United States teen killed by bear in Alaska running race

A TEEN runner was mauled to death by a black bear while he was competing in a race on Sunday.

Patrick Cooper was fatally attacked by the beast as he ran the Black Ridge trail race in Alaska over the weekend.

Hundreds of runners and spectators from the area had gathered at the Bird Ridge trail on Sunday for the race, which has been held annually for 29 years.

Officials responded up the mountain to locate the boy, whose body was found about a mile up the path, at about 1,500 vertical feet. The bear was at the site, guarding the body, Mr Precosky said.

A park ranger eventually found the bear responsible and shot it but the animal managed to escape.

Alaska state troopers released a statement saying the boy's remains were transported from the scene and his next of kin were notified.

Ken Marsh, a spokesman for Alaska's Department of Fish and Game, said that state park staffers were out on Monday, searching the area where the teen's body was discovered, trying to find the bear that mauled Cooper.

Defensive attacks - bears feel threatened or want to protect their young - include the classic example of someone rounding a corner and running into a sow bear with cubs.

The mining company told KTVA that the bear involved in the attack was killed at the direction of Alaska Wildlife Troopers. Bear sightings are common in that part of Alaska, and runners know to be wary, Precosky said.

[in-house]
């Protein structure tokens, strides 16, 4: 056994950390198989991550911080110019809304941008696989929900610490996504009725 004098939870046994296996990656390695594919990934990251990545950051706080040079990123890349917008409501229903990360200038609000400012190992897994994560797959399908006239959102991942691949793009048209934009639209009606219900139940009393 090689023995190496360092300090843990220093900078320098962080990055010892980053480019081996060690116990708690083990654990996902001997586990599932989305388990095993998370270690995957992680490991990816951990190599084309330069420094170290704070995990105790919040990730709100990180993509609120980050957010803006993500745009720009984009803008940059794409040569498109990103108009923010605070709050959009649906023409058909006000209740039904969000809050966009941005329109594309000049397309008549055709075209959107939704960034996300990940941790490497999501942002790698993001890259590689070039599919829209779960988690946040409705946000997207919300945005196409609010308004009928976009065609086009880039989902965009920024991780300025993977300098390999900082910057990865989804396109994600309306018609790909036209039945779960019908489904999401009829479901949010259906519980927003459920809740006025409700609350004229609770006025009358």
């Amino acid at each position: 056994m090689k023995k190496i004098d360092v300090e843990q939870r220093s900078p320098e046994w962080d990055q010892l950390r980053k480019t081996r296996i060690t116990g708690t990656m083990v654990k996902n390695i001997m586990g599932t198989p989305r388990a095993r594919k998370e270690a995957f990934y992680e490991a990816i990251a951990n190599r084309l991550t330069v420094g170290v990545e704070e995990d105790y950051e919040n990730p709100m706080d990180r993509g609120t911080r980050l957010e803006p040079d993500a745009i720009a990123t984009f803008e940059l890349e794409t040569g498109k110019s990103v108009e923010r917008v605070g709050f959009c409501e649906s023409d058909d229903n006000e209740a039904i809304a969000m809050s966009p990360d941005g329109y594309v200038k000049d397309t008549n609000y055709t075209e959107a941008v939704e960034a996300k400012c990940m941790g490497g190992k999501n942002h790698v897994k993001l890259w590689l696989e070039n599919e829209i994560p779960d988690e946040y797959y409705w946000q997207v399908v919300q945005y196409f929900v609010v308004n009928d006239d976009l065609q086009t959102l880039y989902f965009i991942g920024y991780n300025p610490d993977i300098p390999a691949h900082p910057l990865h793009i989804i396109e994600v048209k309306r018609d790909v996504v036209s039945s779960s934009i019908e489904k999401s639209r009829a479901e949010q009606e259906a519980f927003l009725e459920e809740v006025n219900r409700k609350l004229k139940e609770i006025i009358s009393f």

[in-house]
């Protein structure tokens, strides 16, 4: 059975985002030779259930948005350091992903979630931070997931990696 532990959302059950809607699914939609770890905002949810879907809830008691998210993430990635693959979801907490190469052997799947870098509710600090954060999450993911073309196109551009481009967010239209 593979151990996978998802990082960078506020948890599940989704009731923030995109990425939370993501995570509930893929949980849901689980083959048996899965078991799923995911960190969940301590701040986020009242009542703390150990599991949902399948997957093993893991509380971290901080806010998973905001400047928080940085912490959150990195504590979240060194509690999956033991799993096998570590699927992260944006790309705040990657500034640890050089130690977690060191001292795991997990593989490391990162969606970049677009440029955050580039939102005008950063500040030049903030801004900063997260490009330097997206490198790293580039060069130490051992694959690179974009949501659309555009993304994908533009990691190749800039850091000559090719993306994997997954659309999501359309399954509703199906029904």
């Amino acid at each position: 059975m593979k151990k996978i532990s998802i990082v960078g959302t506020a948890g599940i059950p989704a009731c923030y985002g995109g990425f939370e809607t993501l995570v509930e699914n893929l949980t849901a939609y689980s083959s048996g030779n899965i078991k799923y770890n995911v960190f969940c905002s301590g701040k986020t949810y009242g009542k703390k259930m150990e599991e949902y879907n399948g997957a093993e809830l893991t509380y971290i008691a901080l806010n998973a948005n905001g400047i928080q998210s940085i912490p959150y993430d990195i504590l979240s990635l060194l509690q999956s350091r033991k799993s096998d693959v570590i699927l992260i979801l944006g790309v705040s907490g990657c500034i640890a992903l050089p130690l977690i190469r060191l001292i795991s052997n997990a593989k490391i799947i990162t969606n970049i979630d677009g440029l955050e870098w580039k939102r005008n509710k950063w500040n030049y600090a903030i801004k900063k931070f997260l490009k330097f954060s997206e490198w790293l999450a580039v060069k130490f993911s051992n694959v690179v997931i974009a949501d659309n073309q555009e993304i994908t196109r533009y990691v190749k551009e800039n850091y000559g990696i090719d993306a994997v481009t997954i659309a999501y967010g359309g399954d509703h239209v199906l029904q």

"It's very unusual", Marsh said.

"I got a text saying the Global Positioning System coordinates were accurate and that the bear was onsite guarding the body, and they needed a weapon". When they got to the right spot, he lay motionless, a 250-pound black bear standing over him. Black bears killed three. "All I knew was there was a boy missing, and missing in bear country". That's when the 16-year-old Anchorage boy encountered the black bear that would take his life in a rare predatory attack.

Authorities shot the bear in the face with a shotgun, but apparently it disappeared into the brush and is thought to still be wandering the trails.

But competitors often train alone in such areas and are fully aware of the dangers. Races actually can be said to cut down on the risk of a bear encounter because so many people are there, making noise and making their presence known, Precosky said. He said that there might not be a safer time to be on a mountain than during a race.

Brown bears killed 15 people in that 35-year period, according to Hechtel.

  • Salvatore Jensen